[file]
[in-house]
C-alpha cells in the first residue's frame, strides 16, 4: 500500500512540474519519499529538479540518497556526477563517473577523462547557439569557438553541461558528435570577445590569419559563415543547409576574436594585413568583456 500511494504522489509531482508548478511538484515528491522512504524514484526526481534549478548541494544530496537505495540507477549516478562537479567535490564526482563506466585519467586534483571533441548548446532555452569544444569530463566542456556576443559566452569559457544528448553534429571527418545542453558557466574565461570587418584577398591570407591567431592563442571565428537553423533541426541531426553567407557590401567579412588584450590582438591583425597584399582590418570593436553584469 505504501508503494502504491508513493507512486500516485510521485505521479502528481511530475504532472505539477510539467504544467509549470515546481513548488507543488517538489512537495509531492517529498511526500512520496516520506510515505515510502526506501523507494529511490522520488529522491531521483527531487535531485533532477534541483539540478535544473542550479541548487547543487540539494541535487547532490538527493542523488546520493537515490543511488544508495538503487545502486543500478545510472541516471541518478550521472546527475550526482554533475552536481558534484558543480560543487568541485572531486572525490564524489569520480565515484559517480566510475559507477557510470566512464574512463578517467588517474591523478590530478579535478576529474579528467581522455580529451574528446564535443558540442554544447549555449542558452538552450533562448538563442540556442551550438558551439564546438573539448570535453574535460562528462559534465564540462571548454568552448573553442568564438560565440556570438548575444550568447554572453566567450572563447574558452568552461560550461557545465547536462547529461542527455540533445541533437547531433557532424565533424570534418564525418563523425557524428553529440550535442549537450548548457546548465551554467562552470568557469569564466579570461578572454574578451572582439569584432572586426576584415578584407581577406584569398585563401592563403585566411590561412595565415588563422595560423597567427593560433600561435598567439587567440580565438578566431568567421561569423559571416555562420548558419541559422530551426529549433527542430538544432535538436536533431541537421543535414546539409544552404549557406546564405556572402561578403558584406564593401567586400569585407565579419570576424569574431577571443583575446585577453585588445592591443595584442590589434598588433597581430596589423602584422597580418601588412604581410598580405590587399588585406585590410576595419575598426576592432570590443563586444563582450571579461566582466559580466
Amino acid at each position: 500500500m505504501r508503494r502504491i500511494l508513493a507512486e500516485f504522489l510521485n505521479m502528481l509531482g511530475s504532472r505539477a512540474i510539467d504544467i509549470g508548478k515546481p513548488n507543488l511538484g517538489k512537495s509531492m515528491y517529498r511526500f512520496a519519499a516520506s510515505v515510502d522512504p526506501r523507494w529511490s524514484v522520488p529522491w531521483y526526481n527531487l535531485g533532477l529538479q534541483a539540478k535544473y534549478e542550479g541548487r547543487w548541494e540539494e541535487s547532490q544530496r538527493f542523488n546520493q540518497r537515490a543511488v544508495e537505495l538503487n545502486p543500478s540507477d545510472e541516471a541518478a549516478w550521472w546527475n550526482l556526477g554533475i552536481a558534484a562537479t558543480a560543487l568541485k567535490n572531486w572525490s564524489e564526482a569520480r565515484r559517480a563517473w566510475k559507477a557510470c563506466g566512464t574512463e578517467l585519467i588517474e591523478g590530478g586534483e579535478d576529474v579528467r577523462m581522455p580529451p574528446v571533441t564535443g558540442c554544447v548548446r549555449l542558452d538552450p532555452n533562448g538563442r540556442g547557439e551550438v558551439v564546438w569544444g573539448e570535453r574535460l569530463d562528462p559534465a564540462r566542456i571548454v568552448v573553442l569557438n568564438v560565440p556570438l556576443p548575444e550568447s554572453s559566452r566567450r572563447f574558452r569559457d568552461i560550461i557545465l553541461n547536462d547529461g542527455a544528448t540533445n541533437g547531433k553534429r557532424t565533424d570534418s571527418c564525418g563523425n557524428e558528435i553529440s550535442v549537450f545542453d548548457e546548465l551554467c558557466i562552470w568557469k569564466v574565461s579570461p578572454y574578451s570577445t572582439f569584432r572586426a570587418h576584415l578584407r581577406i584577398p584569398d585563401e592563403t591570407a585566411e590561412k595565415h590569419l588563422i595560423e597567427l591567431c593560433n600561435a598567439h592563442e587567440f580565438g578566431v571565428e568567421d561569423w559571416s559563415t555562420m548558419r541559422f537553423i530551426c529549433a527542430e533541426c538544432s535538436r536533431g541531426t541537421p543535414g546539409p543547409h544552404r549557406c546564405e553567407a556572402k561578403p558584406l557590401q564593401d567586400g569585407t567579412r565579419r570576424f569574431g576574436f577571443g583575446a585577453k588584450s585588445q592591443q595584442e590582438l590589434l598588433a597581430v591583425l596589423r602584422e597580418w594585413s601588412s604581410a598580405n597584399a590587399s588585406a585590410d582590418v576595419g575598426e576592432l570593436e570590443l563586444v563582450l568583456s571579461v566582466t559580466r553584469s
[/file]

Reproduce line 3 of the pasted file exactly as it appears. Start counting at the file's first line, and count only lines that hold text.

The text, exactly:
Amino acid at each position: 500500500m505504501r508503494r502504491i500511494l508513493a507512486e500516485f504522489l510521485n505521479m502528481l509531482g511530475s504532472r505539477a512540474i510539467d504544467i509549470g508548478k515546481p513548488n507543488l511538484g517538489k512537495s509531492m515528491y517529498r511526500f512520496a519519499a516520506s510515505v515510502d522512504p526506501r523507494w529511490s524514484v522520488p529522491w531521483y526526481n527531487l535531485g533532477l529538479q534541483a539540478k535544473y534549478e542550479g541548487r547543487w548541494e540539494e541535487s547532490q544530496r538527493f542523488n546520493q540518497r537515490a543511488v544508495e537505495l538503487n545502486p543500478s540507477d545510472e541516471a541518478a549516478w550521472w546527475n550526482l556526477g554533475i552536481a558534484a562537479t558543480a560543487l568541485k567535490n572531486w572525490s564524489e564526482a569520480r565515484r559517480a563517473w566510475k559507477a557510470c563506466g566512464t574512463e578517467l585519467i588517474e591523478g590530478g586534483e579535478d576529474v579528467r577523462m581522455p580529451p574528446v571533441t564535443g558540442c554544447v548548446r549555449l542558452d538552450p532555452n533562448g538563442r540556442g547557439e551550438v558551439v564546438w569544444g573539448e570535453r574535460l569530463d562528462p559534465a564540462r566542456i571548454v568552448v573553442l569557438n568564438v560565440p556570438l556576443p548575444e550568447s554572453s559566452r566567450r572563447f574558452r569559457d568552461i560550461i557545465l553541461n547536462d547529461g542527455a544528448t540533445n541533437g547531433k553534429r557532424t565533424d570534418s571527418c564525418g563523425n557524428e558528435i553529440s550535442v549537450f545542453d548548457e546548465l551554467c558557466i562552470w568557469k569564466v574565461s579570461p578572454y574578451s570577445t572582439f569584432r572586426a570587418h576584415l578584407r581577406i584577398p584569398d585563401e592563403t591570407a585566411e590561412k595565415h590569419l588563422i595560423e597567427l591567431c593560433n600561435a598567439h592563442e587567440f580565438g578566431v571565428e568567421d561569423w559571416s559563415t555562420m548558419r541559422f537553423i530551426c529549433a527542430e533541426c538544432s535538436r536533431g541531426t541537421p543535414g546539409p543547409h544552404r549557406c546564405e553567407a556572402k561578403p558584406l557590401q564593401d567586400g569585407t567579412r565579419r570576424f569574431g576574436f577571443g583575446a585577453k588584450s585588445q592591443q595584442e590582438l590589434l598588433a597581430v591583425l596589423r602584422e597580418w594585413s601588412s604581410a598580405n597584399a590587399s588585406a585590410d582590418v576595419g575598426e576592432l570593436e570590443l563586444v563582450l568583456s571579461v566582466t559580466r553584469s